Sudan PM survives assassination attempt in Khartoum
Sudanese Prime Minister Abdalla Hamdok has escaped unharmed from a blast targeting his convoy as it moved through the capital Khartoum on Monday, officials and media said.
Hamdok's office and Sudanese state media reported an explosion went off near a convoy as it was driving the prime minister to his office.
“An explosion hit as Prime Minister Abdalla Hamdok's car was driving by, but thank God no one was hurt,” said the premier's chief of staff, Ali Bakhit.
Hamdok, who became prime minister after a pro-democracy movement ousted long-time autocratic president Omar al-Bashir last year, posted on Twitter that he was safe.
“I am safe and in good shape,” read a tweet on Hamdok's official account. “Rest assured that what happened today will not stand in the way of our transition.”
Images on state television and social media showed at least two damaged vehicles at the site of the blast in the capital's northeastern Kober district.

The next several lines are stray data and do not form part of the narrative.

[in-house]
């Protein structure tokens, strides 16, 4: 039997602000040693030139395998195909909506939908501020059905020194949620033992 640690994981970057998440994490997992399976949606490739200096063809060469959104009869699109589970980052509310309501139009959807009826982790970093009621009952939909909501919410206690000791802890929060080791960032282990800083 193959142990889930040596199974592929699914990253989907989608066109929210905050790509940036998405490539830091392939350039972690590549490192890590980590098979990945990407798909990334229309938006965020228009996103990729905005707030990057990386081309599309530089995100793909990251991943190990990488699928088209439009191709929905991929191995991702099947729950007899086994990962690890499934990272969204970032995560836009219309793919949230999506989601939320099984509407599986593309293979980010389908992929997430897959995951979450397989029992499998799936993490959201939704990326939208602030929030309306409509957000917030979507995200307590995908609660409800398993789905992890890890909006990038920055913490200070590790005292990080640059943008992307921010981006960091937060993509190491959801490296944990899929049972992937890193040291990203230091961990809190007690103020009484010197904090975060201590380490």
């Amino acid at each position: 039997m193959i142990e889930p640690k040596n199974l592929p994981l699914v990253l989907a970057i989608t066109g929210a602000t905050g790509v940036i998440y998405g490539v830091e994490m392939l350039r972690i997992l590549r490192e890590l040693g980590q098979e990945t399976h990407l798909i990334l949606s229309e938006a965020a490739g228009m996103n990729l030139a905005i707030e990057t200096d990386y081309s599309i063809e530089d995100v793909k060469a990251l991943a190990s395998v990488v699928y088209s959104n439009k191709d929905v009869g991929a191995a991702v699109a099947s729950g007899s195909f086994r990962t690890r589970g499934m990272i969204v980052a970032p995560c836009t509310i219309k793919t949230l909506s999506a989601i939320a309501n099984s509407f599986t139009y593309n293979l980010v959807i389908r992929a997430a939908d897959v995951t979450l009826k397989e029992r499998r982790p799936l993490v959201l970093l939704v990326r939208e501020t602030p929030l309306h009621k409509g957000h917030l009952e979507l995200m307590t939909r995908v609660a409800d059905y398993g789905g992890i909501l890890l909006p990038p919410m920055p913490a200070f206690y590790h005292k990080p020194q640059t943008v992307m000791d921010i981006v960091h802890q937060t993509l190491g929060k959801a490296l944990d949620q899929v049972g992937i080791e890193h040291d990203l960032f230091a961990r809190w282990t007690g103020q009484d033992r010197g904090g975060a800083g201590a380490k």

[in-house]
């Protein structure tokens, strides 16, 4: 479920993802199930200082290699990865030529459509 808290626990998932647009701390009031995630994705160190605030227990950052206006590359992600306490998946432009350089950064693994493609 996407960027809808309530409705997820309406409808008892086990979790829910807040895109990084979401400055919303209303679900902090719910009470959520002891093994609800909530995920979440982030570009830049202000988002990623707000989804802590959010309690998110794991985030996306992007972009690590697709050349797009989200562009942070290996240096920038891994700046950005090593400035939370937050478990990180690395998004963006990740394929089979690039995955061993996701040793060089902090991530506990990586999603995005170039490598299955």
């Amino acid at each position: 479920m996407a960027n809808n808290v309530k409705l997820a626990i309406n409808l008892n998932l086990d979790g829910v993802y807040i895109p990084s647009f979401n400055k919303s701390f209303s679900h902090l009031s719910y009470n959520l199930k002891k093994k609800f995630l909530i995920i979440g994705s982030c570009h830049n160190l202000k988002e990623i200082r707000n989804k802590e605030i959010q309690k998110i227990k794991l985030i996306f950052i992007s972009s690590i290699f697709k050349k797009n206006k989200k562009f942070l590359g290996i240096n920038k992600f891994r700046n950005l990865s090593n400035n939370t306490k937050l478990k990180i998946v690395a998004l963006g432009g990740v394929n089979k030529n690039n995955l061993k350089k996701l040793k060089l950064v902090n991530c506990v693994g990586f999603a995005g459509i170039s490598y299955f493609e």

Media reported Hamdok was well and taken to a safe place. One report on state radio said automatic weapons were also used in the attack and that Hamdok was taken to a hospital.
There was no immediate claim of responsibility for the attack.
Hamdok named PM in power-sharing deal
Following the pro-democracy protests that forced the military to remove Bashir last April, Hamdok was appointed in August as part of a joint military-civilian sovereign council of 11 members formed to govern Sudan for the next three years.
After Bashir came to power in an Islamist-backed military coup in 1989, Sudan became an international pariah for its support of Islamist extremist groups and limits on personal freedoms.
The military remains the de facto ruler of the country and has shown little willingness to hand over power to civilian administrators.
But Hamdok has confirmed the government will cooperate with the International Criminal Court's efforts to prosecute Bashir and others wanted for war crimes and genocide in connection with the conflict in the Darfur region in the 2000s.
The transitional government is under pressure to end wars with rebel groups, attract foreign aid and deliver the democracy it has promised.
Sudan faces a dire economic crisis, with 60 percent inflation and unemployment at over 22 percent in 2019. The government says 30 percent of young people, who make up half of the country's 42 million population, are without jobs.